Dogs with anxiety have similar behaviours and brain changes as humans with the condition, new research has found.
The study at EARA member Ghent University, Belgium, could lead to better treatments for both humans and animals.
Researchers scanned the brains of pet dogs and humans with anxiety, as well as lab-reared dogs that were not anxious, to identify the brain pathways that are linked to the condition.
The researchers saw that there were significant differences between the brains of anxious and non-anxious dogs – for example, anxious dogs had a more efficient amygdala (a brain region involved in processing fear), something that is similarly seen in people with anxiety.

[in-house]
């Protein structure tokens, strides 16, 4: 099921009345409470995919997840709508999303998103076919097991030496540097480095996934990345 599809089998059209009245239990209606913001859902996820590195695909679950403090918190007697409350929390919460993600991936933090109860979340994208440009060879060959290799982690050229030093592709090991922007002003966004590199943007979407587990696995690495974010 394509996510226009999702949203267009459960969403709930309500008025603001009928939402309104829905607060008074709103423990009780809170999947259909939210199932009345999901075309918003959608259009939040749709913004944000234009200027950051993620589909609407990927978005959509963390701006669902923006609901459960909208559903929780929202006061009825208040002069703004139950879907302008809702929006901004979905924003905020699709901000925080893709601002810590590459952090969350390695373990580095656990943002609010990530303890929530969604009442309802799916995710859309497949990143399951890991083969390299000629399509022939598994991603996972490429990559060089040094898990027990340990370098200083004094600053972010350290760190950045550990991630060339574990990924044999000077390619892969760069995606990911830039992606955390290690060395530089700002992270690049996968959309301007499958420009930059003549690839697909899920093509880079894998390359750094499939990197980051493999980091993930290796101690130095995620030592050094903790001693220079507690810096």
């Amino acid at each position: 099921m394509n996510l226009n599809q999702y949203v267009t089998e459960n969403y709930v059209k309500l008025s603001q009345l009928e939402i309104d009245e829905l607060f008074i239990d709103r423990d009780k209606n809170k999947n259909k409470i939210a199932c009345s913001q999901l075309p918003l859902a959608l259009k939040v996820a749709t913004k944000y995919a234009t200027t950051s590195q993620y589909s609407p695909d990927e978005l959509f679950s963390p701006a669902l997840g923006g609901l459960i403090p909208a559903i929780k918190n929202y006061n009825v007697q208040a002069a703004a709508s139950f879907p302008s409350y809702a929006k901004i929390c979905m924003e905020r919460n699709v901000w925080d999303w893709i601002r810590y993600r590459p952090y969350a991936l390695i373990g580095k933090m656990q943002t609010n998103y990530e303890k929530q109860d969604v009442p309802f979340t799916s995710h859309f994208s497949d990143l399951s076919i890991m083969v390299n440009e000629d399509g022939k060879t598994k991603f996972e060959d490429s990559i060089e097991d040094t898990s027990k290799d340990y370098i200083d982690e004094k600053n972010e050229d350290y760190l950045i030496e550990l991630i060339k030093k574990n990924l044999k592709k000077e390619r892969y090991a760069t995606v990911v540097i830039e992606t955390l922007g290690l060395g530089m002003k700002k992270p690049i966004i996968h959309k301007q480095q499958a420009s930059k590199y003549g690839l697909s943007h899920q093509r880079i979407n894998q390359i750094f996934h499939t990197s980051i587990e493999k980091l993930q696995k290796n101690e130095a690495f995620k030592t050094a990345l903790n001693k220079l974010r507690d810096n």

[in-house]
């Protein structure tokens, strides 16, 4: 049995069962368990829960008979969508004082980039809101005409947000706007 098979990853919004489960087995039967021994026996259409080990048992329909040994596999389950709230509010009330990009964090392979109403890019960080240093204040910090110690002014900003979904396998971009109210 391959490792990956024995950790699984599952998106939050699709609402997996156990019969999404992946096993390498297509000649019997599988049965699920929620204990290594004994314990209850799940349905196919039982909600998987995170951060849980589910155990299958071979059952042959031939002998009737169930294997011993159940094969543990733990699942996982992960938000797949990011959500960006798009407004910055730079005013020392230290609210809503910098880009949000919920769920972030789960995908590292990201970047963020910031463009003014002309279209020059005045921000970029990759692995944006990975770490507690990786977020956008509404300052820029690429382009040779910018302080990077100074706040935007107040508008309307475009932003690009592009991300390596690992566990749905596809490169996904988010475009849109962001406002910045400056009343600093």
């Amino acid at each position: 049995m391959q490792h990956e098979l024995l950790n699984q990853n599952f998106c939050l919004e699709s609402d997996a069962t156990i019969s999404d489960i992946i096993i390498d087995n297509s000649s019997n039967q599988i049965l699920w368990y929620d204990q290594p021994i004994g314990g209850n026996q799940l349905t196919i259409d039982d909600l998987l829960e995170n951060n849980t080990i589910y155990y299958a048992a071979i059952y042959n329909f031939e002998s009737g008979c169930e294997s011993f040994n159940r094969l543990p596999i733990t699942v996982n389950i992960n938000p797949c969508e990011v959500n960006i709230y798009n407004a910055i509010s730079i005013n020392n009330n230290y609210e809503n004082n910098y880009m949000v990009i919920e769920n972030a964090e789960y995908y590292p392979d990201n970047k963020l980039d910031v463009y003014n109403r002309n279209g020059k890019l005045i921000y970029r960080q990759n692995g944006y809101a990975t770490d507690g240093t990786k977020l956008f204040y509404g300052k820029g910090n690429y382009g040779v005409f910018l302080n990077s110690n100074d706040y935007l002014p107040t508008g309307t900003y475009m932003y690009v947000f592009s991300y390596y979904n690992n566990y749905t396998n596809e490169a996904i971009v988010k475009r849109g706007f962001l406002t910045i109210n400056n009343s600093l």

“The prevalence of anxiety disorders among dogs is high and the most encountered behavioural disorder in daily practice,” the authors wrote.